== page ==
Nearly a quarter of Americans say they used to follow a different religious tradition or denomination than the one they practice now — a percentage that keeps growing, a new survey says.
According to Axios, The jump in religion-switching comes as many Americans say they no longer believe in their initial religion’s teachings — or, in many cases, disagree with a religion’s stance against LGBTQ+ people.
More Americans also are turning away from Christianity and are seeing themselves as unaffiliated with any religion or as religious “nones,” even as some conservative Republicans seek to inject more religion into schools and public life.
The nonpartisan Public Religion Research Institute survey of people across the country found that a quarter of Americans (24%) say they’ve changed religious traditions or denominations over their lifetime or recently.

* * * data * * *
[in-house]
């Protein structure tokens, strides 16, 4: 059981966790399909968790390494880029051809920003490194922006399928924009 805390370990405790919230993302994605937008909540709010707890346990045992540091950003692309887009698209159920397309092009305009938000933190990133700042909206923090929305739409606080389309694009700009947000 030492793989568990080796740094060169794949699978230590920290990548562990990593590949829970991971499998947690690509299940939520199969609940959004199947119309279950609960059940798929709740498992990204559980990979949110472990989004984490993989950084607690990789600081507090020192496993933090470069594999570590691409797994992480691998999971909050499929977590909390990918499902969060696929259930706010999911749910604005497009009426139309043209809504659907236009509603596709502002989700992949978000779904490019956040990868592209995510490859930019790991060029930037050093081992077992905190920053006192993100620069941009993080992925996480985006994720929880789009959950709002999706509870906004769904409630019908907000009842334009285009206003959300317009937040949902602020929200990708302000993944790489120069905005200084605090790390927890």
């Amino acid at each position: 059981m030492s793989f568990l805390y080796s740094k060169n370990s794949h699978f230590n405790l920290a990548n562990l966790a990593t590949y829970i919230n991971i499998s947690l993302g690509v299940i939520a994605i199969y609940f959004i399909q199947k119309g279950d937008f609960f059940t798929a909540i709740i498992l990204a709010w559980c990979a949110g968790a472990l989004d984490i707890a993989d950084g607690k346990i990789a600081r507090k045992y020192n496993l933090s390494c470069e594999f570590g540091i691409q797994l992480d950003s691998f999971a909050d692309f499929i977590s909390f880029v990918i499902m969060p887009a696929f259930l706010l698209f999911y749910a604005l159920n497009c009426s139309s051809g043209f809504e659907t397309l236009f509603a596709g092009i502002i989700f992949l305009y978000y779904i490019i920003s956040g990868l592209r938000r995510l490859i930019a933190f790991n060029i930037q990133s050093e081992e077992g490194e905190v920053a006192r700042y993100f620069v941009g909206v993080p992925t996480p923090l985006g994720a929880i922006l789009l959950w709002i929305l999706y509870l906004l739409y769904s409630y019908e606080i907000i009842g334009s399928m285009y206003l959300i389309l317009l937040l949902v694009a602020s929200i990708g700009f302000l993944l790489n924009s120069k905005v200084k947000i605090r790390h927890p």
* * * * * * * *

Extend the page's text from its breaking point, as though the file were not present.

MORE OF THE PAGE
That’s a 50% jump from 2021, when 16% said they had switched, the survey found. People who are members of other non-Christian religions (38%) or religiously unaffiliated (37%) were the most likely to say that they had switched from a different religious tradition.
About one in four Protestants of color (28%), white evangelical Protestants (25%), and Hispanic Protestants (24%) say they previously practiced or followed another religious tradition.
The survey found that the Catholic Church had lost the highest percentage of followers (39%) to the group without a religious affiliation.
Non-evangelical Protestants (28%) lost the second-most members. A 2022 survey by PRRI’s American Values Atlas found that only 64% of Americans identify as Christian — and the percentage has been dropping.
That PRRI survey says nearly 27% of the general public is now unaffiliated with any religion — the fastest-growing segment.
Zoom in: Among those who switched, 56% said they changed because they stopped believing in the religion’s teachings.